The Atlantic

Raising a Social-Media Star

The parents of teen internet celebrities get a crash course in a new kind of fame while trying to maintain boundaries for their newly rich and powerful children.
Source: Margaret Fitzpatrick / Jen Birlem / Taylor Lorenz / Rob Bridges / Zak Bickel / The Atlantic

When then-14-year-old Jonas Bridges ran down the stairs of his Atlanta home shouting, “Dad, I’ve got 1,000 fans!” his father, Rob Bridges, hardly took notice. A few days later Jonas barreled into the living room again, saying, “Dad, I’ve got 3,000 fans now.” Again, his father brushed him off. Several days later, Jonas told his father, “I have 5,000 fans now and if I get to 10,000 I’ll get paid for it.” Finally, Rob Bridges turned to his wife and said, “Denise, what the hell is he talking about?”

What Jonas Bridges was trying to tell his father was that he was rapidly becoming famous on YouNow, a social video platform where he had begun hosting live-streams from his bedroom under the pseudonym “woahits_jonas.” Before his parents knew what was happening, Jonas had amassed an army of online fans for his vlogs and prank videos. Before they could grasp quite what his newfound fame meant, Jonas had begun raking in serious cash.

Jonas is just one of the many teens reaching unprecedented levels of fame via social media. Platforms like Musical.ly, Instagram, YouTube, YouNow, Periscope, and more allow anyone with a phone and internet access to build an audience, and today’s teens are spending more time on their phones than ever. Ninety-four percent of teens access the internet using their phone daily and 71 percent use more than one social-media platform, according to a 2016 Pew study. The vlogger-to-riches story has become so prevalent in teen culture that, according to a 2014 survey by Variety, YouTube stars are more popular and influential than mainstream celebrities in the eyes of U.S. teens.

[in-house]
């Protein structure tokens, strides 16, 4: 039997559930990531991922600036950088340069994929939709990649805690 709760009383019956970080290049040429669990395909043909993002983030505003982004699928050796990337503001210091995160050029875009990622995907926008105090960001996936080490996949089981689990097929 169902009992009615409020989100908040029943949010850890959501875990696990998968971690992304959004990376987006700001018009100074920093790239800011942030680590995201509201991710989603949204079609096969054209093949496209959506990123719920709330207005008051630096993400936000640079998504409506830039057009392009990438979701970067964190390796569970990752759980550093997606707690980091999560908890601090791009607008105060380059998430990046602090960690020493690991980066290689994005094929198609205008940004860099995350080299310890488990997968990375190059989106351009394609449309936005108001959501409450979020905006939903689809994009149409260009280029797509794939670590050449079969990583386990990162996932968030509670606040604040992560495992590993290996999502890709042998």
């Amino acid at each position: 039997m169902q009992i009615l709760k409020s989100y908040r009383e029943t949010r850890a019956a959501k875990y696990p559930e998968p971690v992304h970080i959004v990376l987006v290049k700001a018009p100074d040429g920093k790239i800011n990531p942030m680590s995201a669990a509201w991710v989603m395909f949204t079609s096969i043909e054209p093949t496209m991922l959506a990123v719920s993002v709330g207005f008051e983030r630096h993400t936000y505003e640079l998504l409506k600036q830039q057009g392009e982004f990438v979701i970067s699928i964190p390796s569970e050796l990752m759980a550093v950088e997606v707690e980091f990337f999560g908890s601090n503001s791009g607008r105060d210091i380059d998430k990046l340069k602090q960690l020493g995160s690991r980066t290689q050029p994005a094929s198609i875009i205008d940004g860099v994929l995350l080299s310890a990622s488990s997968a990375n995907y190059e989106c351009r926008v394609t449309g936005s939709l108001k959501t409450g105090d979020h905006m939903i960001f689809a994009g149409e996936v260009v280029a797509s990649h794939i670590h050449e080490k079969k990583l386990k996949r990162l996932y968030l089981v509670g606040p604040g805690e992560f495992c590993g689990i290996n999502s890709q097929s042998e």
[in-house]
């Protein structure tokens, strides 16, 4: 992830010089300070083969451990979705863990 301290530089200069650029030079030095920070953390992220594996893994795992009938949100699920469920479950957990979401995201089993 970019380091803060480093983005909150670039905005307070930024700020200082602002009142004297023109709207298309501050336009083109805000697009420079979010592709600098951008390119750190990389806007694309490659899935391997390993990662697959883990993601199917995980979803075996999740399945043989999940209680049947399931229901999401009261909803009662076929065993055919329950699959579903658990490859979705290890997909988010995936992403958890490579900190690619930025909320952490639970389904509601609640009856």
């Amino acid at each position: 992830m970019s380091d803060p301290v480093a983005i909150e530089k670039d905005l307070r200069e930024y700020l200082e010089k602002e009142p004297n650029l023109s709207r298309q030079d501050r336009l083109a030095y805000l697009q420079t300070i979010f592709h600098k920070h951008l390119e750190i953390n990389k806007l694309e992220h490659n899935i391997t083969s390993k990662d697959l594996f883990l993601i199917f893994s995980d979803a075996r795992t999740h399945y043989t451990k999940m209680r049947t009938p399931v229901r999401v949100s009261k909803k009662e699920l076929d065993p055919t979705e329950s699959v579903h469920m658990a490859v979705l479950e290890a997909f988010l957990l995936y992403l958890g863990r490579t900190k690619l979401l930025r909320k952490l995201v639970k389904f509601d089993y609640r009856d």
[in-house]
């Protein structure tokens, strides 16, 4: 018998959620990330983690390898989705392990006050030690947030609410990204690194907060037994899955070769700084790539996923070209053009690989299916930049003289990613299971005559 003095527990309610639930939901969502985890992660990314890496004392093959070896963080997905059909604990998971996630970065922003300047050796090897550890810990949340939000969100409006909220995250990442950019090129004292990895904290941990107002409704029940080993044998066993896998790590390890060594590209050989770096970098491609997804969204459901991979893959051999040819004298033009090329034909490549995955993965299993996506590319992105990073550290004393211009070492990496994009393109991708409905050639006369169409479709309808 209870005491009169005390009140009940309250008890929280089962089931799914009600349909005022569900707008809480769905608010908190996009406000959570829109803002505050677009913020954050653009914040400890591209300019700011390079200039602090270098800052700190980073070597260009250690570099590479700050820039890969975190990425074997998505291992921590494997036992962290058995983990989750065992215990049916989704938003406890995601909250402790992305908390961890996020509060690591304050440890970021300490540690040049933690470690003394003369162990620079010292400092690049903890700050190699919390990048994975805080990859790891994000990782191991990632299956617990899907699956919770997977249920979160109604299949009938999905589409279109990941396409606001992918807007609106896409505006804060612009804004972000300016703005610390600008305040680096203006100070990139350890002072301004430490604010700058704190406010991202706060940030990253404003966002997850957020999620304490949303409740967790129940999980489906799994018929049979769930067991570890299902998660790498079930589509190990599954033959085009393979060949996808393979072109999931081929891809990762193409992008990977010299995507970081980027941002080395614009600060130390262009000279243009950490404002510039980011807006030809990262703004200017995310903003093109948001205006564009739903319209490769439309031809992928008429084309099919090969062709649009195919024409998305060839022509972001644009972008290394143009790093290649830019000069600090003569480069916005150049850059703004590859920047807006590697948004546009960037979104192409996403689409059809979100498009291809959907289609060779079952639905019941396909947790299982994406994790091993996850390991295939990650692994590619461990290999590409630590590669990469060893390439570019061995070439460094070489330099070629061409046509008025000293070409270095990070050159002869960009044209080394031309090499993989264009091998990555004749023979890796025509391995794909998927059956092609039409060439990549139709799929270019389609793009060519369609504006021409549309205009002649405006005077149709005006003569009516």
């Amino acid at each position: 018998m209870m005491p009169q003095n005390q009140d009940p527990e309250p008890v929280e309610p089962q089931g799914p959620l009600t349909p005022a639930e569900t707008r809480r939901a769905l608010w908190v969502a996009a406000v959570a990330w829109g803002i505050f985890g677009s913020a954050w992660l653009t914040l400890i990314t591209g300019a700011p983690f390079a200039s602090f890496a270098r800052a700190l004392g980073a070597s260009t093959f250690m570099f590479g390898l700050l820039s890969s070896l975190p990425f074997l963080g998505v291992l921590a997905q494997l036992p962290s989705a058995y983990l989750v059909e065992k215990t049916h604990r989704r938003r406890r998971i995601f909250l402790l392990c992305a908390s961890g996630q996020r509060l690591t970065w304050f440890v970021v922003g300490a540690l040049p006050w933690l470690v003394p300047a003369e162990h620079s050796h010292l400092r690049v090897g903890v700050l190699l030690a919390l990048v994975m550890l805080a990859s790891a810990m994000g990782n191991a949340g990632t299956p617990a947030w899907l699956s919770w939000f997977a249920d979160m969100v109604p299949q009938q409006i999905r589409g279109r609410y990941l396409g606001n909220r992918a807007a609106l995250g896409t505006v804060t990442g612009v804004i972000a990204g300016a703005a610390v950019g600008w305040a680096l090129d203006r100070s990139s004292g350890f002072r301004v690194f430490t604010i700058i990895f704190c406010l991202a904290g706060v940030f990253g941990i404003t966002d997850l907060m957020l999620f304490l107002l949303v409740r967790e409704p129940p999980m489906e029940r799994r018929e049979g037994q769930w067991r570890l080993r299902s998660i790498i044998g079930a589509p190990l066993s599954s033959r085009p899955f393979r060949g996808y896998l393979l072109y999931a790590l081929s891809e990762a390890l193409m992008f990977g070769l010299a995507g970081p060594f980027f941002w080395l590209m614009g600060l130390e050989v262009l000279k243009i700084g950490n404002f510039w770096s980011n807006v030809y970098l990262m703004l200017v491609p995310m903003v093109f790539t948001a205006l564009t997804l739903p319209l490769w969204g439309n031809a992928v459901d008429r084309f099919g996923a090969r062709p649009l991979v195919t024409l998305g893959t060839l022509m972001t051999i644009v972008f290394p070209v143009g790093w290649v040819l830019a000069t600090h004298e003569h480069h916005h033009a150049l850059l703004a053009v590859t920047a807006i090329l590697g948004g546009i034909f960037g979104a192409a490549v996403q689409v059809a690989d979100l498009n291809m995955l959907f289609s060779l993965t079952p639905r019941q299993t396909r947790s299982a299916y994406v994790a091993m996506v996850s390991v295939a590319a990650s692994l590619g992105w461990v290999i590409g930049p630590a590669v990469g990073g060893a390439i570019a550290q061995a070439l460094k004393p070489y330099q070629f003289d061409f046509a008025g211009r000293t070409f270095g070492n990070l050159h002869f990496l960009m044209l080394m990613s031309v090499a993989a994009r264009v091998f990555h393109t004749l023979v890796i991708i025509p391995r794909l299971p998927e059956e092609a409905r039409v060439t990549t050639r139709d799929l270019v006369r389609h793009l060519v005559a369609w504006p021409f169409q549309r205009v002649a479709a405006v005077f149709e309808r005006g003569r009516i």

Parenting these young internet stars, however, is not easy. As social platforms rise and fall, moms and dads across the country with zero experience in the entertainment industry are seeing their families’ lives transformed.   

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Parents can go years thinking their son or daughter is just an average teen on YouTube or Instagram until one day a marketing manager at a Fortune 500 brand calls the house asking to collaborate, as happened to one mother I spoke to. Some parents don’t become aware until other kids begin asking their child for

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